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					Necrotizing Fasciitis

                                Cindy A. Fehr
                  Malaspina University-College
                                BSN Program
                                   NRSG 335
                                     Fall 2005
               What Is It?
• Soft tissue infection that unleashes
  damaging toxins & enzymes that can
  consume flesh
• Progressively destroys connective tissue
  causing disabling injuries and death
• Life threatening infection
• 30% mortality rate
• Any toxin-causing bacterium, usually anaerobic
• Type I
      • Polymicrobial
      • Usually affects older adults with pre-existing
        conditions such as diabetes mellitus
• Type II
      • Most common is Group A beta hemolytic
        streptococci in previously healthy individuals
• Other Causative Organisms
      • Clostridium, peptococcus, E. coli, Streptococcus
        pyrogenes, S. aureus, S. marcescens
              Bacterial Action
• Injury point (minor trauma to skin) but no
  skin damage or opening necessary
     • Insect bite, contusion, frost bite, chronic leg
       ulcer, surgical incision

• Bacteria begin to multiply & travel along
  fascial plane, release exotoxins that
  destroy superficial & deep fascia and SQ
                 Common Sites
– Extremities
                      Left upper extremity shows necrotizing fascitis in an individual who used illicit drugs. eMedicine Images

– Abdominal wall

– Perineum

– Post-op wounds

        Necrotizing fasciitis. Sixty-year-old woman who had undergone postvaginal hysterectomy eMedicine Images
                    Signs & Symptoms
• Early S&S:
   –   Mimic common, less serious conditions
   –   Acute illness, low grade fever
   –   Tachycardia
   –    WBC > 11,000
   –   HCT < 36%
   –   Metabolic acidosis
   –   Erythematous, edema, very tender area of cellulitis at
       infection site

• As Infection Continues:
   – Severe pressure-like pain greater than visible signs

• If Continues Further  deeper tissue damage,
  progressing to less pain and numbness

                                                Entry of Pathogenic Organism

                                           Pathogen secretes pyrogenic exotoxin A

                Stimulates production of cytokines which damage endothelial lining - redness of inflamed tissue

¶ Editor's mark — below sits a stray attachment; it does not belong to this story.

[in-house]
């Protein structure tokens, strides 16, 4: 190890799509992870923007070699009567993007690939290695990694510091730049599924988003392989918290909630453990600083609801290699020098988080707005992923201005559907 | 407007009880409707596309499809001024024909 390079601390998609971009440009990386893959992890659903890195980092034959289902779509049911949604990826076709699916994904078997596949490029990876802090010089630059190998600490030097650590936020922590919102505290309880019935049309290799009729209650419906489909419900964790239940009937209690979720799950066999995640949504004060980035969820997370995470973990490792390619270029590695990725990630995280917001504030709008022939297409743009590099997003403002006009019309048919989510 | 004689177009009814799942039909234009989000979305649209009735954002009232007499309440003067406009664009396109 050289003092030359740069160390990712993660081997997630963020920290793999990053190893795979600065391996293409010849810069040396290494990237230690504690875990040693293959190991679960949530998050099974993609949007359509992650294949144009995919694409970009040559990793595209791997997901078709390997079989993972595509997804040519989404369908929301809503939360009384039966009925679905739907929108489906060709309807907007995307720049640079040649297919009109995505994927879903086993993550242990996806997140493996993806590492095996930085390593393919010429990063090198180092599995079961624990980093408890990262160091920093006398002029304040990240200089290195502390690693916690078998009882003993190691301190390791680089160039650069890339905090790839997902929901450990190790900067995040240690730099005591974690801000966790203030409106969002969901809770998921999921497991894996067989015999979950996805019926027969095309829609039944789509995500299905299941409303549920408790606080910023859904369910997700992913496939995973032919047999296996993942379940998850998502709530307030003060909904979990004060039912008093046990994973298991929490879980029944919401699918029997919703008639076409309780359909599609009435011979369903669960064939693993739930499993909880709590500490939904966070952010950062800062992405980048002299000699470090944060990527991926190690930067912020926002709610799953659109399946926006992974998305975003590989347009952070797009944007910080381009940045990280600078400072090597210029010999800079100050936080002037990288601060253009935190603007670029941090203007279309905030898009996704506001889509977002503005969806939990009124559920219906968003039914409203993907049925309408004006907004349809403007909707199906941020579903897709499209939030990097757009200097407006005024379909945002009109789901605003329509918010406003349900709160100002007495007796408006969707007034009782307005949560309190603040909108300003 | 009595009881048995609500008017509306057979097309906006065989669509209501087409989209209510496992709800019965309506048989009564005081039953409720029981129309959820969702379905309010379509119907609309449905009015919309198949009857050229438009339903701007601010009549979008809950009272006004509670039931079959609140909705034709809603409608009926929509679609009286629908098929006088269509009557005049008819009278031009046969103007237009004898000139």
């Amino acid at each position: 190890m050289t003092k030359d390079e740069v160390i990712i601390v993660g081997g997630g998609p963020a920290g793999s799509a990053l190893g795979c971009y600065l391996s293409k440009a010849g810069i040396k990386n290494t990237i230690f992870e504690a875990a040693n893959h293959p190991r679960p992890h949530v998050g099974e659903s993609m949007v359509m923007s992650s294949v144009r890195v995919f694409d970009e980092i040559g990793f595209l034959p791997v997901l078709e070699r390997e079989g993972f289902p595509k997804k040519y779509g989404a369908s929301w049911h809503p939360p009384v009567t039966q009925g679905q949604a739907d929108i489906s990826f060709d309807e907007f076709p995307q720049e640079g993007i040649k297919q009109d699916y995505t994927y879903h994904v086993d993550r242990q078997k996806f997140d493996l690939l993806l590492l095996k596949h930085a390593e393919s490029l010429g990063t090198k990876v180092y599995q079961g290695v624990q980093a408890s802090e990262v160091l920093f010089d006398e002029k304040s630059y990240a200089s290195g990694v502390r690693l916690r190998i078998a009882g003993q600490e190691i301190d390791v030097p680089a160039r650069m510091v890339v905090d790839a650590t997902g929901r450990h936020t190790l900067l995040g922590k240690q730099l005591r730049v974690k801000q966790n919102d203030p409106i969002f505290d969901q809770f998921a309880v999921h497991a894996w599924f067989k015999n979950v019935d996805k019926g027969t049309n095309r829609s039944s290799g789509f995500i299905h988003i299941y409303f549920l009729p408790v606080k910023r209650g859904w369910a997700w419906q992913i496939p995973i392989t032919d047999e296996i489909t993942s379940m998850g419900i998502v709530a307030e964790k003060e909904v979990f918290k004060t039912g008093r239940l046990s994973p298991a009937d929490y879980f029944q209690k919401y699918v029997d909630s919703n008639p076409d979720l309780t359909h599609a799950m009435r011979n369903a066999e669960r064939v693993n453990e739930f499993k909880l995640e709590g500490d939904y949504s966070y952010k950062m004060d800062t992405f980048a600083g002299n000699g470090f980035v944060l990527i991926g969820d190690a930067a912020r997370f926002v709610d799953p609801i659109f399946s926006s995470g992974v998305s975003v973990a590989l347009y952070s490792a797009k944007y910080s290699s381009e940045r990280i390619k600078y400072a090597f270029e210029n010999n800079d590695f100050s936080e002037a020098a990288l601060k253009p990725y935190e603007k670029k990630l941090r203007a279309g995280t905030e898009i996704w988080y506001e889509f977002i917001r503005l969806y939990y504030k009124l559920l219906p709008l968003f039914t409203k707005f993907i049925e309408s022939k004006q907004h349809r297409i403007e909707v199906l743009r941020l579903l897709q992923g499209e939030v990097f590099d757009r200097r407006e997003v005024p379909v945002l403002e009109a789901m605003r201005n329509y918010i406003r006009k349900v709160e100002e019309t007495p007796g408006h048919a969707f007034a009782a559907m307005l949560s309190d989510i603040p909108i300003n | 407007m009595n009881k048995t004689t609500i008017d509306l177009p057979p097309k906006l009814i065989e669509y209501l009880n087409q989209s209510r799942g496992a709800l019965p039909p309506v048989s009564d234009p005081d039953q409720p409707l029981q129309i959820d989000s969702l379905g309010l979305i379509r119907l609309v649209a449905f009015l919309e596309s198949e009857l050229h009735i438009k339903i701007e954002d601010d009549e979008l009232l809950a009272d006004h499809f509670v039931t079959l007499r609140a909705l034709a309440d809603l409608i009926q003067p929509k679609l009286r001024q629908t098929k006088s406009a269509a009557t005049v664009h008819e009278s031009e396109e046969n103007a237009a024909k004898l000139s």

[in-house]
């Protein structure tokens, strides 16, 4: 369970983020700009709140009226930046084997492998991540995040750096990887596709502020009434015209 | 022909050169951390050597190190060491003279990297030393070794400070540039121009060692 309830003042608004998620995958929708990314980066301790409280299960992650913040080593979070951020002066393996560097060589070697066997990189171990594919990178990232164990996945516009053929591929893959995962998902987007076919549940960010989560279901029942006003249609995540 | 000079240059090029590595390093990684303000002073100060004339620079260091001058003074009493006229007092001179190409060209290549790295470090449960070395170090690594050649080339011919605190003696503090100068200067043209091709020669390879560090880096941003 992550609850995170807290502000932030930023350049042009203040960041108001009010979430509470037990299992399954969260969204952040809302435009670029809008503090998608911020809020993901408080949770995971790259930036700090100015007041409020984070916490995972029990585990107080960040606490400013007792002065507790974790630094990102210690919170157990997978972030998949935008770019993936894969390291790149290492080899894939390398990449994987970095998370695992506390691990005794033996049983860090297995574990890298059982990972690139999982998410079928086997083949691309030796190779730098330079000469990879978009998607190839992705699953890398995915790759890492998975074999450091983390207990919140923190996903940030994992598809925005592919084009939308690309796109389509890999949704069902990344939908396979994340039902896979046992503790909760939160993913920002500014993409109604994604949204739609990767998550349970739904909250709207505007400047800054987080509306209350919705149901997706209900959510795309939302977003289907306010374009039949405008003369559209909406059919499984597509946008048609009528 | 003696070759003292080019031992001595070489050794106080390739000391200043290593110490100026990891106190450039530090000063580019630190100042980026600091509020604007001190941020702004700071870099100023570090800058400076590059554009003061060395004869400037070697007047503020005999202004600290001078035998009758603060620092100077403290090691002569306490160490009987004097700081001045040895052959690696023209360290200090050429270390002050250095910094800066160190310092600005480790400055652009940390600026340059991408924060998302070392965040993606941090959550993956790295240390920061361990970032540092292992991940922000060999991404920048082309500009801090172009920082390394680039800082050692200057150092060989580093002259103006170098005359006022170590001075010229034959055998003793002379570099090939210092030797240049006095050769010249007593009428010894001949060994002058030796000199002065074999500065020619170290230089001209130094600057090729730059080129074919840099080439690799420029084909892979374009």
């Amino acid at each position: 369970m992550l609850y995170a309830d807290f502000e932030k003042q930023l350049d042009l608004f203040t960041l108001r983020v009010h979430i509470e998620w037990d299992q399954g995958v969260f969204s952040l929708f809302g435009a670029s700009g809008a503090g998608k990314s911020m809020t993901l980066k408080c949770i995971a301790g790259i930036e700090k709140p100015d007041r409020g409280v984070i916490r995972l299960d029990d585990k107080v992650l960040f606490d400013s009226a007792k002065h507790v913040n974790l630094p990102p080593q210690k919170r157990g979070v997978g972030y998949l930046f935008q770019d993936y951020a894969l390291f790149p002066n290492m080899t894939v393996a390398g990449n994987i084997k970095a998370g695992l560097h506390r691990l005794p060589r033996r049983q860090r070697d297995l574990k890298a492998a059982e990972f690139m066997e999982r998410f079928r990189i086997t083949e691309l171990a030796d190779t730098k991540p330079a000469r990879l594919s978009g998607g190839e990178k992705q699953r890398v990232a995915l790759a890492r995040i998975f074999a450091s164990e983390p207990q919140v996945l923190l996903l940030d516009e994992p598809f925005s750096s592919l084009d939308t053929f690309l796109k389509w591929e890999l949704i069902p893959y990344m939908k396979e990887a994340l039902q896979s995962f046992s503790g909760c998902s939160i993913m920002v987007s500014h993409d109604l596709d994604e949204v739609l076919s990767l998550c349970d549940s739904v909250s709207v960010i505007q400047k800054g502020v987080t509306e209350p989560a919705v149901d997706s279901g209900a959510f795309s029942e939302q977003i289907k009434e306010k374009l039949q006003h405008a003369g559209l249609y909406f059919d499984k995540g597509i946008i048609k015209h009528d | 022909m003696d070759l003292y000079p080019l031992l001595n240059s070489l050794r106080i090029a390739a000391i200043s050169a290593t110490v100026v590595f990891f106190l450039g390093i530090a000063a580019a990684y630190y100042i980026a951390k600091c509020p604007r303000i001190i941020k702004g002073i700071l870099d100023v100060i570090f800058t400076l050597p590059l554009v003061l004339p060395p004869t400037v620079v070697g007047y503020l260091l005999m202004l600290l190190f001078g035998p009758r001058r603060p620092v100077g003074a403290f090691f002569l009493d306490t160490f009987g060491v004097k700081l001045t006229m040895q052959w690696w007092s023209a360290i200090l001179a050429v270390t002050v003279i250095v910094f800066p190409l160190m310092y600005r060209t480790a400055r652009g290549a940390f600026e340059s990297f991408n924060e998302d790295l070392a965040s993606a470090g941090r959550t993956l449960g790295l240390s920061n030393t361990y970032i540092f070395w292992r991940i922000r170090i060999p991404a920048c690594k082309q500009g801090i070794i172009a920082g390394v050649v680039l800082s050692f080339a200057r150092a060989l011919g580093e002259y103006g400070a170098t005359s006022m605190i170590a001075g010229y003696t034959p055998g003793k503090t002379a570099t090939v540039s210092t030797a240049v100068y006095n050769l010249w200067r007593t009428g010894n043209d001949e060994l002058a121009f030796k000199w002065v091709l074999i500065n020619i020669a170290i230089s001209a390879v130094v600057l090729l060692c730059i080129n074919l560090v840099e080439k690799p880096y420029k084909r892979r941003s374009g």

vasculitis & thrombosis of
adjacent tissue (dusky blue skin
                                                                          leakage of fluid into extravascular space

  Further necrosis involving
  SQ nerves (decreased pain
    leading to numbness)
                                                                    decreased blood flow, tissue hypoxemia, tissue death
    Muscle often spared &
      sometimes skin

                                                      If left untreated
                                                 Gangrene within 4-5 days
 Failure leading
 to ARDS                    Tissue sloughing by second week & releasing toxins into bloodstream

           Can occur within days                                                              grim prognosis at this
             of initial infection                                                                     point

                                                    death within 24-96
               Stages of Skin Damage

• Early
  – Skin pink, painful, edema beyond area of erythema
  – Skin smooth, shiny
  – Quickly spreading erythema & ecchymosis

• Middle
  – As endotoxins destroy flesh, gas produced from this process
  – Skin turns more bluish-grey to purple
  – Wound leading edge can advance > 2 inches (5 cm) per hour
               Stages of Skin Damage

• Late
  – Bullae/vesicles (often purple) appear with yellow serous progressing
    to sanguinous (hemorrhagic)  blood loss & anemia
  – As SQ fat necroses, watery thin foul-smelling fluid oozes from
  – Purple-blue spot progressing to graying-green slough & deep blue